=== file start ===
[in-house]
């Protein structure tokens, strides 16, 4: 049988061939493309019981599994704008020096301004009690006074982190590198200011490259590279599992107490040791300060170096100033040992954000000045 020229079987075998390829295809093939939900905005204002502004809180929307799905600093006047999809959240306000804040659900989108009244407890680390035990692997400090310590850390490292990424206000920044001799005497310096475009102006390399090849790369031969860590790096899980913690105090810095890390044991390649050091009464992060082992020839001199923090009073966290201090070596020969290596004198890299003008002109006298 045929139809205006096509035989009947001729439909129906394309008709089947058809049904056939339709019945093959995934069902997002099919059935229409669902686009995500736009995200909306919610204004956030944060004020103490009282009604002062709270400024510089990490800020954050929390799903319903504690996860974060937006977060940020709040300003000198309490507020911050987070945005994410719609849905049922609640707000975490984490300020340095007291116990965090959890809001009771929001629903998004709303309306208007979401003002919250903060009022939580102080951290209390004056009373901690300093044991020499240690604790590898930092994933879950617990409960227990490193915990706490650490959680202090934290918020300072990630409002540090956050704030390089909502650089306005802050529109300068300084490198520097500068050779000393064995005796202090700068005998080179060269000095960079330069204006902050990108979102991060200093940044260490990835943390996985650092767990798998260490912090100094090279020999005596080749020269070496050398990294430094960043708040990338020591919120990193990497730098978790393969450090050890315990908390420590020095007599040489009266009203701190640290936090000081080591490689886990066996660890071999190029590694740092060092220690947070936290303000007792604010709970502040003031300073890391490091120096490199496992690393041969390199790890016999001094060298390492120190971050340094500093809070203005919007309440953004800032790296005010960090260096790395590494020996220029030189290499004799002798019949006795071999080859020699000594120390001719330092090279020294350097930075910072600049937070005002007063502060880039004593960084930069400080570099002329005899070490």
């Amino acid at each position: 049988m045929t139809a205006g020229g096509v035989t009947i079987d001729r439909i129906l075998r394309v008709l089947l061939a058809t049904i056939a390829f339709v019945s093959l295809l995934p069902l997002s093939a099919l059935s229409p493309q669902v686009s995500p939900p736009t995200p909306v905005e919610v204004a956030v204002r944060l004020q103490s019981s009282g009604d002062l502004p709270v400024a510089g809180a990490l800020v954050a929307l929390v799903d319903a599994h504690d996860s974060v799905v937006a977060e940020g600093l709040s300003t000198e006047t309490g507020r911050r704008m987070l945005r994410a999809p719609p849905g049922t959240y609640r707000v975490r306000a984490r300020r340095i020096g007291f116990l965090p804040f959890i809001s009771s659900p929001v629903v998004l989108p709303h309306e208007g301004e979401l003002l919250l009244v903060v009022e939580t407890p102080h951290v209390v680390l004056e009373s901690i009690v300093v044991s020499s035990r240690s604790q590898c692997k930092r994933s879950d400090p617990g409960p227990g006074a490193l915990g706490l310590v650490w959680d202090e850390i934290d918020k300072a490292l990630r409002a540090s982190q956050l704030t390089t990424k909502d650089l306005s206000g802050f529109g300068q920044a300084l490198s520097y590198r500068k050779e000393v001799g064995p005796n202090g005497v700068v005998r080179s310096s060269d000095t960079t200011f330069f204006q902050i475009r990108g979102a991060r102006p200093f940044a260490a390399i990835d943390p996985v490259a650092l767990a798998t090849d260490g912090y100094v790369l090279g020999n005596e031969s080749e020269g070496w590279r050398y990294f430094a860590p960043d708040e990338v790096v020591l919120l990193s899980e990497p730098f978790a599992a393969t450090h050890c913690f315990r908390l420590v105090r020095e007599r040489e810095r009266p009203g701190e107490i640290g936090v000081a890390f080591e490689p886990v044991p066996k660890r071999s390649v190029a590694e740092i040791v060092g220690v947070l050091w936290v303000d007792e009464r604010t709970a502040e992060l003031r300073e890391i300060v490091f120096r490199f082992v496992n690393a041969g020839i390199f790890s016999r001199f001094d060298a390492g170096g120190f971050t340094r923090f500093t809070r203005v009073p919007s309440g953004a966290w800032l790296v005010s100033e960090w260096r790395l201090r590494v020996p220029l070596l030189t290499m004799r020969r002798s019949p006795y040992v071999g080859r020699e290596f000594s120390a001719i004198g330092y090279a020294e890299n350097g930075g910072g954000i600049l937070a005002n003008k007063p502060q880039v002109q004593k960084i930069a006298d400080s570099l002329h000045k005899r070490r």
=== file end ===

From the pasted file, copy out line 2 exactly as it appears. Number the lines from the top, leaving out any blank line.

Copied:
């Protein structure tokens, strides 16, 4: 049988061939493309019981599994704008020096301004009690006074982190590198200011490259590279599992107490040791300060170096100033040992954000000045 020229079987075998390829295809093939939900905005204002502004809180929307799905600093006047999809959240306000804040659900989108009244407890680390035990692997400090310590850390490292990424206000920044001799005497310096475009102006390399090849790369031969860590790096899980913690105090810095890390044991390649050091009464992060082992020839001199923090009073966290201090070596020969290596004198890299003008002109006298 045929139809205006096509035989009947001729439909129906394309008709089947058809049904056939339709019945093959995934069902997002099919059935229409669902686009995500736009995200909306919610204004956030944060004020103490009282009604002062709270400024510089990490800020954050929390799903319903504690996860974060937006977060940020709040300003000198309490507020911050987070945005994410719609849905049922609640707000975490984490300020340095007291116990965090959890809001009771929001629903998004709303309306208007979401003002919250903060009022939580102080951290209390004056009373901690300093044991020499240690604790590898930092994933879950617990409960227990490193915990706490650490959680202090934290918020300072990630409002540090956050704030390089909502650089306005802050529109300068300084490198520097500068050779000393064995005796202090700068005998080179060269000095960079330069204006902050990108979102991060200093940044260490990835943390996985650092767990798998260490912090100094090279020999005596080749020269070496050398990294430094960043708040990338020591919120990193990497730098978790393969450090050890315990908390420590020095007599040489009266009203701190640290936090000081080591490689886990066996660890071999190029590694740092060092220690947070936290303000007792604010709970502040003031300073890391490091120096490199496992690393041969390199790890016999001094060298390492120190971050340094500093809070203005919007309440953004800032790296005010960090260096790395590494020996220029030189290499004799002798019949006795071999080859020699000594120390001719330092090279020294350097930075910072600049937070005002007063502060880039004593960084930069400080570099002329005899070490």